Inside this cozy Brazilian café, a window looks out onto a laundry line of European football jerseys—each emblazoned with the name of Brazilian greats such as Kaka or Robinho. Above the bar, flat screen TVs belt out play-by-plays of European football matches. With this nod to Brazil’s national pastime, the team at BarBossa cultivates a convivial atmosphere—where one might pop in for a match and stay for a bowl of soup and pressed sandwich. For heartier appetites, there is house-made pasta and Feijoada—a traditional Brazilian black bean stew with collard greens, farofa, and rice. Bartenders keep the tradition going with caipirinhas, a Brazilian cocktail made with cachaça, sugar, and lime.
Diners are so pleased to be at Sammy's Roumanian Steakhouse that they can barely contain themselves. It's common for meals at this kitschy Eastern European joint to break out into singalongs and dancing, which are always accompanied by the Yiddish folk music and lounge standards of a live performer. When guests aren't dancing the hora, they settle down for old-school Jewish cooking that includes broiled chicken livers and massive beef tenderloins. They can even top their steaks with schmaltz—rendered chicken fat that sits in a glass container on each table like maple syrup at a pancake house. Unsurprisingly, spirits flow freely; bottles of Ketel One arrive frozen in ice blocks that make it hard for greedy party members to smuggle them out in their hats.
Though the menu boasts the usual T-bone cuts, new york strip steaks, and lamb chops, Prime & Beyond is not your typical American steakhouse. The tangy smell of kimchi weaves through the dining space, and wagyu beef dishes take the form of hot dogs and sausages, completing the fusion of Asian and North American flavors that Korean-American brothers Kyu and Kevin Lee envisioned when they created the eatery. Known as “Q the butcher,” Kyu takes great pride in his meats, aging them carefully to bring out their full flavor; his wet-aged steaks sit for at least 20 days as 8-ounce filet mignon and 14-ounce ribeye cuts, and his dry-aged meats rest for a minimum of 50 days within the restaurant’s refrigeration unit atop a memory-foam mattress before being shaken awake and cooked.
The epicurean curators at Cachacaria Boteco cultivate hearty meals of traditional Brazilian fare and drinks served beneath soaring ceilings and a chandelier of exposed bulbs. Servers bear morsels of pao de queijo, or cheese buns, and kibe, or fried meatballs, across the black-and-white checked floor during fast-paced games of human chess. The sugar-cane-rum blend of caipirinha, Brazil’s national cocktail, flows as freely as the orange curtains that frame potted palms and flat-screen TVs.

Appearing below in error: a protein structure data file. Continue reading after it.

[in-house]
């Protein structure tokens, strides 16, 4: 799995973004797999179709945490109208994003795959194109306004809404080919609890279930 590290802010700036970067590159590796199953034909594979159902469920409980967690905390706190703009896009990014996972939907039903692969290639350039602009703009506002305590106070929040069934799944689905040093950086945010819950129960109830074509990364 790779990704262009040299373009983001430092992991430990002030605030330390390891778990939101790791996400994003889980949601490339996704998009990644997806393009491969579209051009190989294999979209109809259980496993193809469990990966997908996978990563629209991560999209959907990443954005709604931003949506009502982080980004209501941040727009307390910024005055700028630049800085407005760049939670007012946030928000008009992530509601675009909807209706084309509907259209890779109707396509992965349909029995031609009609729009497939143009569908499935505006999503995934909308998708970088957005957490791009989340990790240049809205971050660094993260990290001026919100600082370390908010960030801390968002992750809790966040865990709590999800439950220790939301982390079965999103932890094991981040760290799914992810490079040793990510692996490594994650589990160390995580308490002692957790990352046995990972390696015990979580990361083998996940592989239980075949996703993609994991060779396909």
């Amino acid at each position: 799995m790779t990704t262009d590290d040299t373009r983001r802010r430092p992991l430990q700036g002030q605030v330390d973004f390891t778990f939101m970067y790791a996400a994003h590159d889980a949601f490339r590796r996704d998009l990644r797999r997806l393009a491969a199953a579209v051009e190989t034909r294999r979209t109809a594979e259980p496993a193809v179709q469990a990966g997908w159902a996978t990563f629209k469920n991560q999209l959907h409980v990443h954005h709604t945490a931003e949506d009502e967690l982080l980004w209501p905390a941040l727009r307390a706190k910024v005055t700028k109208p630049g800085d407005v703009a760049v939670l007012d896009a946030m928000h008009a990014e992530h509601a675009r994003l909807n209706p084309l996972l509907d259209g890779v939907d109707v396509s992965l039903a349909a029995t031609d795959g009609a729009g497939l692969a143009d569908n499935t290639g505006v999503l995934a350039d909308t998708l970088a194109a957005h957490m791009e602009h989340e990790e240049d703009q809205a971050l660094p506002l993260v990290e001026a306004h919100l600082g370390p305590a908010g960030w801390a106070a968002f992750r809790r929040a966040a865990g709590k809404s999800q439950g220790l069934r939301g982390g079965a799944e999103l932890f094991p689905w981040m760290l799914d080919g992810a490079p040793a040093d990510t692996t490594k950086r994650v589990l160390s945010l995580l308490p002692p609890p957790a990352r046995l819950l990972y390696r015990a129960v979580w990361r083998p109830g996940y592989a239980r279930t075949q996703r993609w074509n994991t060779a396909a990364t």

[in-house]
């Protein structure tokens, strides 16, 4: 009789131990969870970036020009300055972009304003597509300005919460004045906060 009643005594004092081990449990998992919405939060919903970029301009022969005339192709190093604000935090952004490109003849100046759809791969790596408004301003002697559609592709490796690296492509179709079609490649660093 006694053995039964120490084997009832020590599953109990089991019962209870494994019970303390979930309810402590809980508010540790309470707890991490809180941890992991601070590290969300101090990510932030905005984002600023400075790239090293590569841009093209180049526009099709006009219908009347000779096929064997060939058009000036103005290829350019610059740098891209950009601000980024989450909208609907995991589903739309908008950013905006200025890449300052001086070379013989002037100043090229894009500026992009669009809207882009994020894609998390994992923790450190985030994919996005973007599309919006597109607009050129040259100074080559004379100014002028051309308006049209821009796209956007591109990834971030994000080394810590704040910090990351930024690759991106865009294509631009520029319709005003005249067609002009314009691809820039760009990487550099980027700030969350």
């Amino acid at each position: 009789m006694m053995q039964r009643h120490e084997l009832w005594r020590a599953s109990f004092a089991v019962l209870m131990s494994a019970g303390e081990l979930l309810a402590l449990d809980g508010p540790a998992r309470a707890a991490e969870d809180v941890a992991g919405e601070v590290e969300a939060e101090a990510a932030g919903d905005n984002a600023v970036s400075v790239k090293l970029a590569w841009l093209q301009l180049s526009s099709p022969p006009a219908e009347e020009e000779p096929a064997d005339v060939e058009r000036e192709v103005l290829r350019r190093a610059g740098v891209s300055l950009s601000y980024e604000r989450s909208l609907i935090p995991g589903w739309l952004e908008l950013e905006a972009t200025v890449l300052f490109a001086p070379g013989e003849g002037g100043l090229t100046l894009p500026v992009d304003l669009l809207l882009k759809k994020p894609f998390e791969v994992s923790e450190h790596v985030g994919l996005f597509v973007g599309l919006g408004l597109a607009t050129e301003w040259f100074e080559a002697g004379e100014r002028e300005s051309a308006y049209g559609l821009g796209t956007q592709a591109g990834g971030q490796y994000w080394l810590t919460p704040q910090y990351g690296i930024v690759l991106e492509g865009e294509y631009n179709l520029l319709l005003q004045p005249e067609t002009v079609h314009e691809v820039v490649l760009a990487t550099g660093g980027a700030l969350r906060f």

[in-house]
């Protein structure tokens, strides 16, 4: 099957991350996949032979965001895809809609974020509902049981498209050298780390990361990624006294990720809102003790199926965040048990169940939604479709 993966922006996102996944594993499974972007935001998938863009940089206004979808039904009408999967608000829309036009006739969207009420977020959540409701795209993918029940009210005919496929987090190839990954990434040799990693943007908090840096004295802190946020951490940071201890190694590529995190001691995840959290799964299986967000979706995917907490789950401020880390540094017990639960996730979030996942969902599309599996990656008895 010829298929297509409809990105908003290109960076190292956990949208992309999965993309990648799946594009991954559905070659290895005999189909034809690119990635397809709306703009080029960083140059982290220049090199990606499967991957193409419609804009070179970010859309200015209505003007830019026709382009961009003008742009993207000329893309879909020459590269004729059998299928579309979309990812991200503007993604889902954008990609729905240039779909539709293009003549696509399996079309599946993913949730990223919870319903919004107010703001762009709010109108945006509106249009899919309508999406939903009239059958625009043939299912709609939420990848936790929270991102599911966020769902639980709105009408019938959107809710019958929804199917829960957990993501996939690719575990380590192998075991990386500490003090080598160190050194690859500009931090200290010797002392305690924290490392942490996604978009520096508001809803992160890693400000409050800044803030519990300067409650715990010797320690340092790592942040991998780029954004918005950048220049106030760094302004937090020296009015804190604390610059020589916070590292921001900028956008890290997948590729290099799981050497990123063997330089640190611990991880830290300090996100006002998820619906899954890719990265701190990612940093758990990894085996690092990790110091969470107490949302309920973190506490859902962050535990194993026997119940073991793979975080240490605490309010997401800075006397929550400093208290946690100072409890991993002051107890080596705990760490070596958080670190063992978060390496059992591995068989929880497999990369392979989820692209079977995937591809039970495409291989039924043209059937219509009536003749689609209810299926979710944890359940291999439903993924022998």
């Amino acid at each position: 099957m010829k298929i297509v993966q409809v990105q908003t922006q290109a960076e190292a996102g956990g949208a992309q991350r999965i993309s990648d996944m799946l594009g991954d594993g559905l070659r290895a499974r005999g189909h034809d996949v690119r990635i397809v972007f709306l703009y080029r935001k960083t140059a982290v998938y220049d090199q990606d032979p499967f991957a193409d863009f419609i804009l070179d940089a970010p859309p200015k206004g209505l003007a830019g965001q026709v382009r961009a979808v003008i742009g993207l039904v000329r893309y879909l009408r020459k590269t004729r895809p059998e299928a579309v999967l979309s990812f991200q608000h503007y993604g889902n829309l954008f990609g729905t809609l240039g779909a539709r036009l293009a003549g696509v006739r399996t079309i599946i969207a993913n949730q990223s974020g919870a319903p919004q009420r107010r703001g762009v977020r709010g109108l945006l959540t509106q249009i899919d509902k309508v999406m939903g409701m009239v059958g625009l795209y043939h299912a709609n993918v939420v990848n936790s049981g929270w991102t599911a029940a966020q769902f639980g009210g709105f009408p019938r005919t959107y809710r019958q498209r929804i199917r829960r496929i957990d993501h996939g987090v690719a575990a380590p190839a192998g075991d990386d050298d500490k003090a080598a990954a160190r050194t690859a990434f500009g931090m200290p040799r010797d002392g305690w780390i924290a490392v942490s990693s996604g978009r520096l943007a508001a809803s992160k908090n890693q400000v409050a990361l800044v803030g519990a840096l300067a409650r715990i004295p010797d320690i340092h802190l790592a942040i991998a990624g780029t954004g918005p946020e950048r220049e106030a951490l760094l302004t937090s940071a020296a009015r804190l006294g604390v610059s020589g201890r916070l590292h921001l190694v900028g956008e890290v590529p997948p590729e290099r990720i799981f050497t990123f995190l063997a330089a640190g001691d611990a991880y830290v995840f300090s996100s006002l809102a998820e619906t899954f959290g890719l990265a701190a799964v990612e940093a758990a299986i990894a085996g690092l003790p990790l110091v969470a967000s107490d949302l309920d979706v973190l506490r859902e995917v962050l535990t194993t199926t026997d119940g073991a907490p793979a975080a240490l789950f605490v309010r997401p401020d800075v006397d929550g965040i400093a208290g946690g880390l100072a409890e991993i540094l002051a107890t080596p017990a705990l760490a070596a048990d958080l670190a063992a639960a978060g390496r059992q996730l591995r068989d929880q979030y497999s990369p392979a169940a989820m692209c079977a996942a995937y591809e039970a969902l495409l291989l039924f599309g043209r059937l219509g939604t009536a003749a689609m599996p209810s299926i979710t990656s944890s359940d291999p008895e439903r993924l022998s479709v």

There’s no questioning Berimbau chef Carlos Inacio’s intimate connection to the cuisine of Brazil when you scan his menu, a focused collection of dishes rich with traditional ingredients such as calabresa sausage, yucca, and seafood. He hails from the Brazilian state of Minas Gerais, an area known for its “stellar cuisine,” according to New York magazine, which also lauded Berimbau as a “pioneer” among NYC Brazilian restaurants. Berimbau is far from a common rodízio steakhouse, although there’s no lack of pork or steak on the menu. But instead of all-you-can-eat feasts, patrons select elegant presentations of distinctive dishes, such as fraldinha, grilled skirt steak served with yucca purée, sautéed collard greens, and creamy hearts-of-palm sauce. Chef Carlos continues to position his homeland’s food in a fresh, colorful context through dishes such as risotto with asparagus, sautéed shrimp, and cilantro butter. Berimbau’s wine list has been curated with pairing in mind, and the white, sparkling, and red wines—categorized as either Old World or New World—add grace notes that perfectly emphasize the potpourri of Brazilian flavors. But the beverages of choice here are the caipirinhas—Brazilian cocktails that can be mixed with passionfruit, strawberry, coconut, mango, or lime.